Traditional wooden stepping stool

From DIYWiki

FinishedStepStool.jpg

Introduction

This article shows the design and construction of a simple trestle style step stool. Handy anywhere you need a small portable step for a bit of extra reach or somewhere to sit when working on something close to the floor.

Materials

The source material for this project was a spare kitchen cabinet door. The main panel of which was made from white oak approx 15mm thick.

Tools

You can make the whole thing with basic hand tools, although I used a router for cutting the mortices.

Design

The design was created originally sketched out by hand, and made up on the fly. What you see here is a after the fact model made in sketchup. The stool needs to be strong and stable. The strength comes from the splayed legs and the stretcher design with pegs. These ensure that as the load increases on the stool it just translates into tension in the stretcher. Any racking motion of the stool will tend to allow the pegs at the stretcher ends to pull tighter into the holes.

Preparation / cutting

How my raw material started:

SteepStoolRawMaterial.jpg

For the main step you will need a 14" x 7" platform, two smaller sections for the legs and a length to use for the stretcher. See the diagram for dimensions:

StepStoolMaterials.jpg

These can all be precut.

Construction

Stage 1 - the step

StepStoolRouteMortices1.jpg

Using a router or a chisel cut a pair of 7/16th" / 10mm wide mortices about 1/2" deep, and about 2 1/2" in from each side. Each mortice needs to be about 100mm or 4" long. These will be used to firmly restrain the tops of the legs.

Next I rounded off the corners:

StepStoolRoundOffCorners.jpg

Next cut the carry hole. To do this I drilled a pair of 1.25" holes with a forstner bit on the pillar drill. I then marked lines to join up the holes at their widest points, and then connected the holes using a jigsaw, before sanding the edges smooth.

StepStoolMakeCarryHole.jpg

The next stage was to cut a very slight scallop into the narrow ends of the top.

StepStoolRoundCutEndScallop.jpg

Finally I rounded off all the edges with a 1/4" round over bit in a router.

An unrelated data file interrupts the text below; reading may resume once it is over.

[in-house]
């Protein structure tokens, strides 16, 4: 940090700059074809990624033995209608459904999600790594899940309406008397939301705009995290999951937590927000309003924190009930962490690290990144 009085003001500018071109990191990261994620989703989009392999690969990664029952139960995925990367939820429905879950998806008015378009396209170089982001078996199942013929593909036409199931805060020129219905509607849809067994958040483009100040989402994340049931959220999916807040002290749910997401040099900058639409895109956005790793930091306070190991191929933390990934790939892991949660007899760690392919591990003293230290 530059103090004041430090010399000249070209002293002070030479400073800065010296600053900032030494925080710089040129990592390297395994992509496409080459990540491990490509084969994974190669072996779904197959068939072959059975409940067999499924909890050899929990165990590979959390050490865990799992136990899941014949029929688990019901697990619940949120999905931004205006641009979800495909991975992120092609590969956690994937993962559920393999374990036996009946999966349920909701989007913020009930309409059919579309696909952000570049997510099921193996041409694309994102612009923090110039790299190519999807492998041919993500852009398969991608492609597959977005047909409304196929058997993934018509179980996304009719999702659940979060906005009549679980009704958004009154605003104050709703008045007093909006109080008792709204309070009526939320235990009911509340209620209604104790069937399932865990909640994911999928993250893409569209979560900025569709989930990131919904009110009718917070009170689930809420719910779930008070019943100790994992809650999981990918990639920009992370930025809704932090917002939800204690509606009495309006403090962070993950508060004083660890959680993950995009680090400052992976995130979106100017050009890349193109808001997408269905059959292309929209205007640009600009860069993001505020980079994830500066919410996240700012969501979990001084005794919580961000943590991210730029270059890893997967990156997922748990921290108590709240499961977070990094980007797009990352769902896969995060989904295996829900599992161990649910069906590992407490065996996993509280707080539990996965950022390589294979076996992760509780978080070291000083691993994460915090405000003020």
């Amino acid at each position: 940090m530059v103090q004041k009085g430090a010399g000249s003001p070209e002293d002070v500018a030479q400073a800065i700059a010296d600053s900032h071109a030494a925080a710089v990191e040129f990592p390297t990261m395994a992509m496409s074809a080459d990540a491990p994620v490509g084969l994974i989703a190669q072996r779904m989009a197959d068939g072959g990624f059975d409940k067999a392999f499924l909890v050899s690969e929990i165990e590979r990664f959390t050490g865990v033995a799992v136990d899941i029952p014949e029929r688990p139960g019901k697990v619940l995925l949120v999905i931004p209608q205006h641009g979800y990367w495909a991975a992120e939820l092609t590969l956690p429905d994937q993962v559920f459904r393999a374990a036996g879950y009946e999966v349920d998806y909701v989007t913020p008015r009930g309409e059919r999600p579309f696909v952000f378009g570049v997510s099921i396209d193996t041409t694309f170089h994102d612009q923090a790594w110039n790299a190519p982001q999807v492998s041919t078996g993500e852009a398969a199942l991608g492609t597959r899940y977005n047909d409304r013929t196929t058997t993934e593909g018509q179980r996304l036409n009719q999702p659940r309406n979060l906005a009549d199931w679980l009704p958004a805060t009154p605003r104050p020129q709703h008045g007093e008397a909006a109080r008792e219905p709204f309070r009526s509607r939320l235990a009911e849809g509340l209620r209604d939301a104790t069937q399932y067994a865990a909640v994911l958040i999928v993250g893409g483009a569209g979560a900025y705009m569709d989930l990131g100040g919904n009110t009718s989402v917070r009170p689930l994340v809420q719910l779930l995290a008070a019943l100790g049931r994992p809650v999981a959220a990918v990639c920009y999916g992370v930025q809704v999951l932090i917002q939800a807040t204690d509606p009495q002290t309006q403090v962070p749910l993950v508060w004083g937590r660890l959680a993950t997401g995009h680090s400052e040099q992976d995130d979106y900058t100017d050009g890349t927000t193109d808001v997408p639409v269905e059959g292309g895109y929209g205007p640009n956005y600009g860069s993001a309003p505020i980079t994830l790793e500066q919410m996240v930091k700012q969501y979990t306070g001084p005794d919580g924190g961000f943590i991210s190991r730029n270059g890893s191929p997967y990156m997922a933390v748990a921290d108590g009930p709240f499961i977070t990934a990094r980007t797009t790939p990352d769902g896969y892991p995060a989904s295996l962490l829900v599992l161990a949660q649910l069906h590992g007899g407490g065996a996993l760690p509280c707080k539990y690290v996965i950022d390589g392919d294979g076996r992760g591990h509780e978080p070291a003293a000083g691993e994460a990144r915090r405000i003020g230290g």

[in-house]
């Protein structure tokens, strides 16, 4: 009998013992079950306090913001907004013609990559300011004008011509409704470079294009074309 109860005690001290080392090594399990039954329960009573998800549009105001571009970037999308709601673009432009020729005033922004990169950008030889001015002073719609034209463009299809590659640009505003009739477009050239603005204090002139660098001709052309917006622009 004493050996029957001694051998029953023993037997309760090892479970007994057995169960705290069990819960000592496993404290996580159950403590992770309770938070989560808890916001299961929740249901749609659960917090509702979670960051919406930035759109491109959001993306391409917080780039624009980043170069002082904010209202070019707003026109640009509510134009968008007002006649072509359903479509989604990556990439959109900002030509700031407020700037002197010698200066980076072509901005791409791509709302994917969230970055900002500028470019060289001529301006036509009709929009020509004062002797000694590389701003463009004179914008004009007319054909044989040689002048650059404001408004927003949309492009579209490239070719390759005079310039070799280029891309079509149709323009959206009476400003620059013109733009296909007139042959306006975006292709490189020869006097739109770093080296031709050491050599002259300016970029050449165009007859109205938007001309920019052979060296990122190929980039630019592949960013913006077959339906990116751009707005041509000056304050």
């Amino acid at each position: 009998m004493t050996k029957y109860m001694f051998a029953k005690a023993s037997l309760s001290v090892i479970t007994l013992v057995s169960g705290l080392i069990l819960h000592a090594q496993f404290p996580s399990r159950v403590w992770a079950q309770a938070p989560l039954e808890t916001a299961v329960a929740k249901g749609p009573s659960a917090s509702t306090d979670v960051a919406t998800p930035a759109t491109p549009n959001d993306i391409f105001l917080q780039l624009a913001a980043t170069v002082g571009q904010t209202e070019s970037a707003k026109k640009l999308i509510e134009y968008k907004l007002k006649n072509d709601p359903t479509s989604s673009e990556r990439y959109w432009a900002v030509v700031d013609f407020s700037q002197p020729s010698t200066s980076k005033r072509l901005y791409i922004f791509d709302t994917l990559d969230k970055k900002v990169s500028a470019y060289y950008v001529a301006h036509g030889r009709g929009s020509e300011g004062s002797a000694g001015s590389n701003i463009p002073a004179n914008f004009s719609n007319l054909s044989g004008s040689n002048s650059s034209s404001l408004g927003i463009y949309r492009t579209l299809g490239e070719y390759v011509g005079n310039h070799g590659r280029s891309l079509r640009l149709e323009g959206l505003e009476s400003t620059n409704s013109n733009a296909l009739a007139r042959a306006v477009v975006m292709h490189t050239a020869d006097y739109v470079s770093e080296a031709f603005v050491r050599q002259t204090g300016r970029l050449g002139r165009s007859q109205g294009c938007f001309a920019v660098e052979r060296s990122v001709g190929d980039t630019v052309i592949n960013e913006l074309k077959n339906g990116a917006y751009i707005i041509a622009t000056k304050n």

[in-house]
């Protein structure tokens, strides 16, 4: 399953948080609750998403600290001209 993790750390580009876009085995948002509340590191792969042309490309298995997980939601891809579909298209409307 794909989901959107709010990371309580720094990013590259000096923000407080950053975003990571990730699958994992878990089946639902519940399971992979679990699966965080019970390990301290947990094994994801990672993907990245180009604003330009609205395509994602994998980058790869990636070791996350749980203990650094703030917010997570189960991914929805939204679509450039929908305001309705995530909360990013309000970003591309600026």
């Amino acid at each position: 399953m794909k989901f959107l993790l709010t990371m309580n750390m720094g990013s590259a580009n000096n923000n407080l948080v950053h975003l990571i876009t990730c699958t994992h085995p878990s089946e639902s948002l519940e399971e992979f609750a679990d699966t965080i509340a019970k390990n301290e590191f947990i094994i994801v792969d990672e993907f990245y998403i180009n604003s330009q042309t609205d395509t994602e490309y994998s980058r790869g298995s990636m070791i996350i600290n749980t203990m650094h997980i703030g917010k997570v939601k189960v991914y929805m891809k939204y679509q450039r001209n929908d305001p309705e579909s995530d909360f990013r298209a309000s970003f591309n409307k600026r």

Stage 2 - legs

The legs are slightly more tricky to make since they involve a few angled cuts. The first required cut to the ends of the legs needs to be at an angle to match their "splay" so that the bottom of the leg will sit flat on the ground. I used around 12 degrees here. I cut the angles by tilting the blade on my table saw.

StepStoolCutLegAngle.jpg

We now need to form what will become the tenon at the top of the leg (its easier to do this now while the leg is still rectangular). First cut the leg angle onto the inside of the tenon:

StepStoolTenon1.jpg

I did this by riding the leg along an tall fence on the table saw with the blade tilted again.

Next we need to cut the other cheek of the tenon in the same way. You may need several passes with a normal blade to get a neat shoulder:

StepStoolTenon2.jpg

I made a number of passes to "sneak up" on the final width required - test fitting the corner of the tenon into the mortice after each cut.

Now we can cut the taper onto the leg. This should flow from the full width at the base, to around 100mm at the top to match the mortice length.

StepStoolCutLegTaper.jpg

You can cut the taper either with a taper jig if you have one, or as I did, using the mitre gauge in the saw's mitre slot.

StepStoolCutLegScallop.jpg

I marked out the scallop on one leg with a flexi curve, and then temporarily stuck the two legs together with a dab of hot glue (taking care to align the ends so they were flush at the bottom of the leg). Then cut both together on the bandsaw (jigsaw or fretsaw would also be fine). To make the scallop look neater you can tilt the saw table to the same angle as the leg - that way the curved top is horizontal, even though the leg itself is not quite vertical.

The last main operation is to cut the mortice for the stretcher. Take care as this needs to be horizontal when the leg is in its splayed position. I started by drilling a couple of holes at the required height (about 3" up from the floor) and required angle, then squared the result up with a small chisel:

StepStoolMartStretcherLegMortice.jpg

Once that was done, I used the router and roundover bit to soften all the visible outside edges.

Stage 3 - the stretcher

The stretcher is basically a posh stick with a mortice through the side of a tenon on each end:

StepStoolMartStretcherTenon.jpg

Before cutting the stretcher, do a test fit of the legs, so that you can offer up the stretcher to the required height, and mark the shoulder position for the main tenon each end:

StepStoolOfferUpStretcher.jpg

The cut the cheeks to match you angle:

StepStoolMartStretcherCut.jpg

(I did this on the table saw with the blade tilted. I used repeated cuts to waste away the remainder of the wood, before cleaning up the cheeks of the tenon with a scraper to remove the saw marks.

The final stage is to do the mortice through the tenon:

StepStoolPerMortice.jpg

The inner edge of this either needs to be cut far enough back to be inside the leg, or at an angle to that the peg will enagage fully with the flat of the leg and not catch on the corner of the mortice:

StepStoolPerMorticeXray.jpg

Finally cut some tapered pegs to match the thickness of the mortice.

Assembly

Assembly is straight forward - just remember to put the stretcher in place before you glue the legs to the stool!

StepStoolPeggedStretcher.jpg

Once the glue on the legs is dry, drive the tapered pegs into the stretcher ends.


Finishing

StepStoolEndView.jpg

To finish the oak, I wiped over a couple of coats of Liberon finishing oil. This leaves a low satin finish that is easy to renew and top up as it wears.


See also